Each September, we mark Suicide Prevention Month and join the health community in opening up discussions and sharing information and resources about suicide prevention. Suicide is the 12th leading cause of death in the United States; the 2nd leading cause of death among people aged 10-14; and the 3rd leading cause of death among those aged 15-24 in the U.S. While these numbers are alarming and heartbreaking, we know that suicidal thoughts are treatable, and suicide is preventable with effective care. Below, NAMI information on warning signs and risk factors of suicide, and what you can do to support a suicidal loved one in a crisis. Together, we can work on suicide prevention and protect our loved ones and communities.
- 46% of people who die by suicide had a diagnosed mental health condition
- 90% of people who die by suicide may have experienced symptoms of a mental health condition, according to interviews with family, friends and medical professionals (also known as psychological autopsy)
- Annual prevalence of serious thoughts of suicide, high risk populations:
- Lesbian, gay and bisexual youth are nearly 4x more likely to attempt suicide than straight youth
- 79% of people who die by suicide are male
- Transgender adults are nearly 9x more likely to attempt suicide at some point in their lifetime compared to the general population
- Suicide is the leading cause of death for people held in local jails. (Facts from NAMI.)
- Increased alcohol and drug use
- Aggressive behavior
- Withdrawal from friends, family and community
- Dramatic mood swings
- Impulsive or reckless behavior
Suicidal behaviors are a psychiatric emergency. If you or a loved one starts to take any of these steps, seek immediate help from a health care provider or call 911:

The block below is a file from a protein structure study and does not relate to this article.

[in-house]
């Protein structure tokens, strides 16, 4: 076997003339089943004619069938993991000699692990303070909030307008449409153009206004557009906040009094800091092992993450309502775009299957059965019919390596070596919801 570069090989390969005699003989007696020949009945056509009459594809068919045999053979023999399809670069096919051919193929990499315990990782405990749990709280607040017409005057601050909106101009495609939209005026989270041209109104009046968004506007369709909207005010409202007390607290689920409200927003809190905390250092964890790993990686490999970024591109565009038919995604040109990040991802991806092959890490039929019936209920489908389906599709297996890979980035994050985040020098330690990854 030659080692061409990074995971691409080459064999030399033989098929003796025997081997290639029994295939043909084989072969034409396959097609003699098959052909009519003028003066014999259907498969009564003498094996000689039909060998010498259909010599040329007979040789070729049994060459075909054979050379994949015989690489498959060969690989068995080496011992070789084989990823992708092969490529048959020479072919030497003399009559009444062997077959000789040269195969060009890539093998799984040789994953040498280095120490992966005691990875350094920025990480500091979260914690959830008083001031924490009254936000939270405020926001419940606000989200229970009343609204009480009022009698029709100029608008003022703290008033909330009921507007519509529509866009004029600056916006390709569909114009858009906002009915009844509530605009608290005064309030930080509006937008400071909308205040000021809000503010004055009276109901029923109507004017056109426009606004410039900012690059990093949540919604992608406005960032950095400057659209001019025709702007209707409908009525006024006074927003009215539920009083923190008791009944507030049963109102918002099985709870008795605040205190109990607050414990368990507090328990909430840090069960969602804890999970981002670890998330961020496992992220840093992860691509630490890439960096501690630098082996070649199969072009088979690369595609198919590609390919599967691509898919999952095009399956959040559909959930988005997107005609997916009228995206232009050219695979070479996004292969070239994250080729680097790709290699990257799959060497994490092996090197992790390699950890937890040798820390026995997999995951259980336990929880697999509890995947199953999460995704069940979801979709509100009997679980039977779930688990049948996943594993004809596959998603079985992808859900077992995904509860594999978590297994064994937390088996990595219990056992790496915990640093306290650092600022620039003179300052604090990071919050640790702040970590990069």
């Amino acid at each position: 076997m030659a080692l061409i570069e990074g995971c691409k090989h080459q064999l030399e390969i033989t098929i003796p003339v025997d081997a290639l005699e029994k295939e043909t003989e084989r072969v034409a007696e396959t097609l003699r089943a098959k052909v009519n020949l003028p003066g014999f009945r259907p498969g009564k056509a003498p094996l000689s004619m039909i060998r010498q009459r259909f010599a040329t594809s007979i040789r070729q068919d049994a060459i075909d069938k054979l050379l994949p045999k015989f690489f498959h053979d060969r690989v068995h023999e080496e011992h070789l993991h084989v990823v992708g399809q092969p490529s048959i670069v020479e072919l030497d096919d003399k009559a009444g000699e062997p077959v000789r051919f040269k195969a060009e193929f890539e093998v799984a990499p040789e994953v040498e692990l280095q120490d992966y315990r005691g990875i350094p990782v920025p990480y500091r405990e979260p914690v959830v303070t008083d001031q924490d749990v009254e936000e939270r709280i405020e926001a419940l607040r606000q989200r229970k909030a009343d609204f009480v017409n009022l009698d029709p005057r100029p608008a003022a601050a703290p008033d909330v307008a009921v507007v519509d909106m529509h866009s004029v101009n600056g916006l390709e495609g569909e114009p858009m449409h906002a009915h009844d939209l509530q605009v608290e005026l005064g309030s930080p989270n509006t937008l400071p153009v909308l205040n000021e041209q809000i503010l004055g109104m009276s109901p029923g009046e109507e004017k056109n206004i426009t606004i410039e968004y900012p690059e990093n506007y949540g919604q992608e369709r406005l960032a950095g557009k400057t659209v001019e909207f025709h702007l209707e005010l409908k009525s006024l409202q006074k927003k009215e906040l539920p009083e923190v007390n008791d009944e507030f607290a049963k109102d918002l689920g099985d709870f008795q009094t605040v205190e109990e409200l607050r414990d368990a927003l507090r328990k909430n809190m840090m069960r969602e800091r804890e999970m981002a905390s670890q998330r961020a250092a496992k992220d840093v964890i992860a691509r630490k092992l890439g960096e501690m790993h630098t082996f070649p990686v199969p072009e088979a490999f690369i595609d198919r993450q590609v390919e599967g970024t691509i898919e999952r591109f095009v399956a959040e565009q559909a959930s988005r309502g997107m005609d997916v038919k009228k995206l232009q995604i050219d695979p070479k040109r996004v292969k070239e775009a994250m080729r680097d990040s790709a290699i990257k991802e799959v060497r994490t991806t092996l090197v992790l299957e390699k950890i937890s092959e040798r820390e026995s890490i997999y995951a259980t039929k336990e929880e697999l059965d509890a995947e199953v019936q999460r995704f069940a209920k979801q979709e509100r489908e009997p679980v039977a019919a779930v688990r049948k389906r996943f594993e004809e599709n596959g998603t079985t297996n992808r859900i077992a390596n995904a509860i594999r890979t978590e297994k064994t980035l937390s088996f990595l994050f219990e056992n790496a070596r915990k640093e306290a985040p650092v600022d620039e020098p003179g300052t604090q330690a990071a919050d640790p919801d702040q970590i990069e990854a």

- Collecting and saving pills or buying a weapon
- Giving away possessions
- Tying up loose ends, like organizing personal papers or paying off debts
- Saying goodbye to friends and family
If you are unsure, a licensed mental health professional can help assess. Know the sign:
Research has found that 46% of people who die by suicide had a known mental health condition. Several other things may put a person at risk of suicide, including:
- A family history of suicide
- Substance abuse. Drugs can create mental highs and lows that worsen suicidal thoughts.
- Intoxication. More than 1 in 3 people who die from suicide are under the influence of alcohol at the time of death.
- Access to firearms
- A serious or chronic medical illness
- Gender. Although more women than men attempt suicide, men are nearly 4 times more likely to die by suicide.
- A history of trauma or abuse
- Prolonged stress
- A recent tragedy or loss
Help in a Crisis for You or a Loved One
There is always help and hope. We want to make sure that you get the help you need.
Please know that you are not alone. There are many (free) resources (discussion groups, social media platforms, crisis hotlines, emotional support warmlines, etc.) where you can reach out to either talk with someone confidentially about your feelings and/or share and learn from others. And with psychotherapeutic and psychiatric treatments available, there is no reason for you to continue to suffer and be prevented from successful recovery to live a full and content life.
- You can also contact the 988 Mental Health and Suicide Crisis Line, which has trained and compassionate crisis workers available 24/7 to talk with you about your feelings and work with you to develop a plan for staying safe.
- NAMI has a warmline available Monday through Friday, 7 am to 7 pm PT. Call1-800-950-NAMI (6264), text “HelpLine” to 62640 or email at email@example.com
- Our NAMI WLA affiliate also has a warmline weekdays during business hours.